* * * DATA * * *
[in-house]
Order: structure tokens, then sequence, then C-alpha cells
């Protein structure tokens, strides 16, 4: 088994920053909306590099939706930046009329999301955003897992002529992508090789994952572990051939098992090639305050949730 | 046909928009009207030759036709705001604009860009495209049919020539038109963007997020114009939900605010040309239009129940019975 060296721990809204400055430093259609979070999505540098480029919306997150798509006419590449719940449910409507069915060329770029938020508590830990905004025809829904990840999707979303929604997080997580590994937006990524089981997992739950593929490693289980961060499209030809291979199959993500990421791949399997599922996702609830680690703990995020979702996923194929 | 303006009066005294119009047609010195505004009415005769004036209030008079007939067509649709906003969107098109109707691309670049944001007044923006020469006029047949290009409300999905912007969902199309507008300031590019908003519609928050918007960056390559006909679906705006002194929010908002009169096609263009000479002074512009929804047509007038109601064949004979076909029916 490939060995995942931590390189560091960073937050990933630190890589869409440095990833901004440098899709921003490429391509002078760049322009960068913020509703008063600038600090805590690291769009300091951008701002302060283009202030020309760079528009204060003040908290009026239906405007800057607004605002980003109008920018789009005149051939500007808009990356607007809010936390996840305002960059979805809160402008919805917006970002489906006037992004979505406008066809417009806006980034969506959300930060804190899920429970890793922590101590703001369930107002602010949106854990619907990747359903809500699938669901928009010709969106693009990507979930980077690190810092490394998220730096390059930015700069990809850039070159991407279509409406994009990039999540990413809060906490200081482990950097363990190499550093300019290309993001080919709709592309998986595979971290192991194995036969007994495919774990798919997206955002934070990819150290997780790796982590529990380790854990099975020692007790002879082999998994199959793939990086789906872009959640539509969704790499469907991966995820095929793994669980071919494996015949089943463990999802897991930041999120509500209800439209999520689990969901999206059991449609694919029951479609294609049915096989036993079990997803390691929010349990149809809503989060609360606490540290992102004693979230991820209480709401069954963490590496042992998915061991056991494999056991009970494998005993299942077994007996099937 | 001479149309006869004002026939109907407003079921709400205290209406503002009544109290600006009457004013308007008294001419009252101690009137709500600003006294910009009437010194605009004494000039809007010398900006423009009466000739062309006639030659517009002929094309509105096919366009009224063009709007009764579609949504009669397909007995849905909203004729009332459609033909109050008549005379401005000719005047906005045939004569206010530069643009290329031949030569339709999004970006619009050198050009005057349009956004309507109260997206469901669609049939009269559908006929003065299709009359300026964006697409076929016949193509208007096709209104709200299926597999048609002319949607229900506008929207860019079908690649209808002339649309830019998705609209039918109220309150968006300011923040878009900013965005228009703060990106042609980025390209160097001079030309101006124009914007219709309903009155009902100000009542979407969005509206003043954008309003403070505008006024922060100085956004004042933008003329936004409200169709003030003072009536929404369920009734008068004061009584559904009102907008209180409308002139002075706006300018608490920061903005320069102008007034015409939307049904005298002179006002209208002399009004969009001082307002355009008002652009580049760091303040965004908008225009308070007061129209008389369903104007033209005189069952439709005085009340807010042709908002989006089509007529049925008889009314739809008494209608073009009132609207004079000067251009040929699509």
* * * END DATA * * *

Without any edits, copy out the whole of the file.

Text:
[in-house]
Order: structure tokens, then sequence, then C-alpha cells
């Protein structure tokens, strides 16, 4: 088994920053909306590099939706930046009329999301955003897992002529992508090789994952572990051939098992090639305050949730 | 046909928009009207030759036709705001604009860009495209049919020539038109963007997020114009939900605010040309239009129940019975 060296721990809204400055430093259609979070999505540098480029919306997150798509006419590449719940449910409507069915060329770029938020508590830990905004025809829904990840999707979303929604997080997580590994937006990524089981997992739950593929490693289980961060499209030809291979199959993500990421791949399997599922996702609830680690703990995020979702996923194929 | 303006009066005294119009047609010195505004009415005769004036209030008079007939067509649709906003969107098109109707691309670049944001007044923006020469006029047949290009409300999905912007969902199309507008300031590019908003519609928050918007960056390559006909679906705006002194929010908002009169096609263009000479002074512009929804047509007038109601064949004979076909029916 490939060995995942931590390189560091960073937050990933630190890589869409440095990833901004440098899709921003490429391509002078760049322009960068913020509703008063600038600090805590690291769009300091951008701002302060283009202030020309760079528009204060003040908290009026239906405007800057607004605002980003109008920018789009005149051939500007808009990356607007809010936390996840305002960059979805809160402008919805917006970002489906006037992004979505406008066809417009806006980034969506959300930060804190899920429970890793922590101590703001369930107002602010949106854990619907990747359903809500699938669901928009010709969106693009990507979930980077690190810092490394998220730096390059930015700069990809850039070159991407279509409406994009990039999540990413809060906490200081482990950097363990190499550093300019290309993001080919709709592309998986595979971290192991194995036969007994495919774990798919997206955002934070990819150290997780790796982590529990380790854990099975020692007790002879082999998994199959793939990086789906872009959640539509969704790499469907991966995820095929793994669980071919494996015949089943463990999802897991930041999120509500209800439209999520689990969901999206059991449609694919029951479609294609049915096989036993079990997803390691929010349990149809809503989060609360606490540290992102004693979230991820209480709401069954963490590496042992998915061991056991494999056991009970494998005993299942077994007996099937 | 001479149309006869004002026939109907407003079921709400205290209406503002009544109290600006009457004013308007008294001419009252101690009137709500600003006294910009009437010194605009004494000039809007010398900006423009009466000739062309006639030659517009002929094309509105096919366009009224063009709007009764579609949504009669397909007995849905909203004729009332459609033909109050008549005379401005000719005047906005045939004569206010530069643009290329031949030569339709999004970006619009050198050009005057349009956004309507109260997206469901669609049939009269559908006929003065299709009359300026964006697409076929016949193509208007096709209104709200299926597999048609002319949607229900506008929207860019079908690649209808002339649309830019998705609209039918109220309150968006300011923040878009900013965005228009703060990106042609980025390209160097001079030309101006124009914007219709309903009155009902100000009542979407969005509206003043954008309003403070505008006024922060100085956004004042933008003329936004409200169709003030003072009536929404369920009734008068004061009584559904009102907008209180409308002139002075706006300018608490920061903005320069102008007034015409939307049904005298002179006002209208002399009004969009001082307002355009008002652009580049760091303040965004908008225009308070007061129209008389369903104007033209005189069952439709005085009340807010042709908002989006089509007529049925008889009314739809008494209608073009009132609207004079000067251009040929699509």